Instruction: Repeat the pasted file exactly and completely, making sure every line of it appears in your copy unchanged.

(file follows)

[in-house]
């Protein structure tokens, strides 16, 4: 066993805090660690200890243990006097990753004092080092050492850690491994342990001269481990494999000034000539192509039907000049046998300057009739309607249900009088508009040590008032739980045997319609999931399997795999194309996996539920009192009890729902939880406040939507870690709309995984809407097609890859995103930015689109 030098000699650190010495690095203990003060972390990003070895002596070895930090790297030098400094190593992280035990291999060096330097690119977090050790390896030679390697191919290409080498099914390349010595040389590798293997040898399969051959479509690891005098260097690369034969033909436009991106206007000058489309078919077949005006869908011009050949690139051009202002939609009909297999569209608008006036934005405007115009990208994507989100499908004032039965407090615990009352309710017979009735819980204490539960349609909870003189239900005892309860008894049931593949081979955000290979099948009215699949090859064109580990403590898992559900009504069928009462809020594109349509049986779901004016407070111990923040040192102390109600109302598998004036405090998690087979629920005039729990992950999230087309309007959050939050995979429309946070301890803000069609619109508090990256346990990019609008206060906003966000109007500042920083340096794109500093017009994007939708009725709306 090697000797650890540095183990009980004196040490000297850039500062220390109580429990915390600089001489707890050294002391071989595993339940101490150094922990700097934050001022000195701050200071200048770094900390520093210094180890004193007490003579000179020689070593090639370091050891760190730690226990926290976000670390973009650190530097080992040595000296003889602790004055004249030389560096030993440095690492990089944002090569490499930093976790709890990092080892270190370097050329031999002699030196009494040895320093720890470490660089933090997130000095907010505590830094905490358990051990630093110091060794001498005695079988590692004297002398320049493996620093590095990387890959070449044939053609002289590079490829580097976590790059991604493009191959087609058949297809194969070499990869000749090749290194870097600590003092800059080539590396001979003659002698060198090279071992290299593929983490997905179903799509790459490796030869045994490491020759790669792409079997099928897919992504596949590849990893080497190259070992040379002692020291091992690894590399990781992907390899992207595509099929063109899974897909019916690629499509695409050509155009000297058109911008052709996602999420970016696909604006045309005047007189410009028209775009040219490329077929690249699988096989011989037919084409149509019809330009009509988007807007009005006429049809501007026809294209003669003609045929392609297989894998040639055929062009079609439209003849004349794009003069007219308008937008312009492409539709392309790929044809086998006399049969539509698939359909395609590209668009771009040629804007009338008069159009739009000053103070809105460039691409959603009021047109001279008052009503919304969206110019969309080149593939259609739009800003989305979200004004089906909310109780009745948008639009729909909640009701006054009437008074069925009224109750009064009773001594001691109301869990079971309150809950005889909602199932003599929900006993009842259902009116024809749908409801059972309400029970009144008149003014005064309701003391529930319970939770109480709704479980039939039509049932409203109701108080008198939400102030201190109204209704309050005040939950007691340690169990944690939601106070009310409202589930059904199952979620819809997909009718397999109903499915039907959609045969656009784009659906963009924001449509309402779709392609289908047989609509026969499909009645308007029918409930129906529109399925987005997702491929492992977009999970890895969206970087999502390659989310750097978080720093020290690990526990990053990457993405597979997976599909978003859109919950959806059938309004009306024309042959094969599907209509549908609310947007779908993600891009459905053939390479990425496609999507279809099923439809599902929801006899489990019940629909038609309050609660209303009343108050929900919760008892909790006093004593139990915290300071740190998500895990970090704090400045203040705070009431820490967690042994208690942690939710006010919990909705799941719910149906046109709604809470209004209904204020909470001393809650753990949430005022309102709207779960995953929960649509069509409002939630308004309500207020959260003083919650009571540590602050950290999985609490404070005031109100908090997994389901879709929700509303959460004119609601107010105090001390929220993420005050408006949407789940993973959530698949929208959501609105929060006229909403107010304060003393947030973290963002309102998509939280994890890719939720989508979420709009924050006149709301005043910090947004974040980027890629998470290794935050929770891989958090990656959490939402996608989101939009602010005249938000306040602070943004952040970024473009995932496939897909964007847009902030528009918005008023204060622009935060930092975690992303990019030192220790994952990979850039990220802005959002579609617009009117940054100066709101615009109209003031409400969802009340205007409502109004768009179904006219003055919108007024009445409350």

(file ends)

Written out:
[in-house]
């Protein structure tokens, strides 16, 4: 066993805090660690200890243990006097990753004092080092050492850690491994342990001269481990494999000034000539192509039907000049046998300057009739309607249900009088508009040590008032739980045997319609999931399997795999194309996996539920009192009890729902939880406040939507870690709309995984809407097609890859995103930015689109 030098000699650190010495690095203990003060972390990003070895002596070895930090790297030098400094190593992280035990291999060096330097690119977090050790390896030679390697191919290409080498099914390349010595040389590798293997040898399969051959479509690891005098260097690369034969033909436009991106206007000058489309078919077949005006869908011009050949690139051009202002939609009909297999569209608008006036934005405007115009990208994507989100499908004032039965407090615990009352309710017979009735819980204490539960349609909870003189239900005892309860008894049931593949081979955000290979099948009215699949090859064109580990403590898992559900009504069928009462809020594109349509049986779901004016407070111990923040040192102390109600109302598998004036405090998690087979629920005039729990992950999230087309309007959050939050995979429309946070301890803000069609619109508090990256346990990019609008206060906003966000109007500042920083340096794109500093017009994007939708009725709306 090697000797650890540095183990009980004196040490000297850039500062220390109580429990915390600089001489707890050294002391071989595993339940101490150094922990700097934050001022000195701050200071200048770094900390520093210094180890004193007490003579000179020689070593090639370091050891760190730690226990926290976000670390973009650190530097080992040595000296003889602790004055004249030389560096030993440095690492990089944002090569490499930093976790709890990092080892270190370097050329031999002699030196009494040895320093720890470490660089933090997130000095907010505590830094905490358990051990630093110091060794001498005695079988590692004297002398320049493996620093590095990387890959070449044939053609002289590079490829580097976590790059991604493009191959087609058949297809194969070499990869000749090749290194870097600590003092800059080539590396001979003659002698060198090279071992290299593929983490997905179903799509790459490796030869045994490491020759790669792409079997099928897919992504596949590849990893080497190259070992040379002692020291091992690894590399990781992907390899992207595509099929063109899974897909019916690629499509695409050509155009000297058109911008052709996602999420970016696909604006045309005047007189410009028209775009040219490329077929690249699988096989011989037919084409149509019809330009009509988007807007009005006429049809501007026809294209003669003609045929392609297989894998040639055929062009079609439209003849004349794009003069007219308008937008312009492409539709392309790929044809086998006399049969539509698939359909395609590209668009771009040629804007009338008069159009739009000053103070809105460039691409959603009021047109001279008052009503919304969206110019969309080149593939259609739009800003989305979200004004089906909310109780009745948008639009729909909640009701006054009437008074069925009224109750009064009773001594001691109301869990079971309150809950005889909602199932003599929900006993009842259902009116024809749908409801059972309400029970009144008149003014005064309701003391529930319970939770109480709704479980039939039509049932409203109701108080008198939400102030201190109204209704309050005040939950007691340690169990944690939601106070009310409202589930059904199952979620819809997909009718397999109903499915039907959609045969656009784009659906963009924001449509309402779709392609289908047989609509026969499909009645308007029918409930129906529109399925987005997702491929492992977009999970890895969206970087999502390659989310750097978080720093020290690990526990990053990457993405597979997976599909978003859109919950959806059938309004009306024309042959094969599907209509549908609310947007779908993600891009459905053939390479990425496609999507279809099923439809599902929801006899489990019940629909038609309050609660209303009343108050929900919760008892909790006093004593139990915290300071740190998500895990970090704090400045203040705070009431820490967690042994208690942690939710006010919990909705799941719910149906046109709604809470209004209904204020909470001393809650753990949430005022309102709207779960995953929960649509069509409002939630308004309500207020959260003083919650009571540590602050950290999985609490404070005031109100908090997994389901879709929700509303959460004119609601107010105090001390929220993420005050408006949407789940993973959530698949929208959501609105929060006229909403107010304060003393947030973290963002309102998509939280994890890719939720989508979420709009924050006149709301005043910090947004974040980027890629998470290794935050929770891989958090990656959490939402996608989101939009602010005249938000306040602070943004952040970024473009995932496939897909964007847009902030528009918005008023204060622009935060930092975690992303990019030192220790994952990979850039990220802005959002579609617009009117940054100066709101615009109209003031409400969802009340205007409502109004768009179904006219003055919108007024009445409350």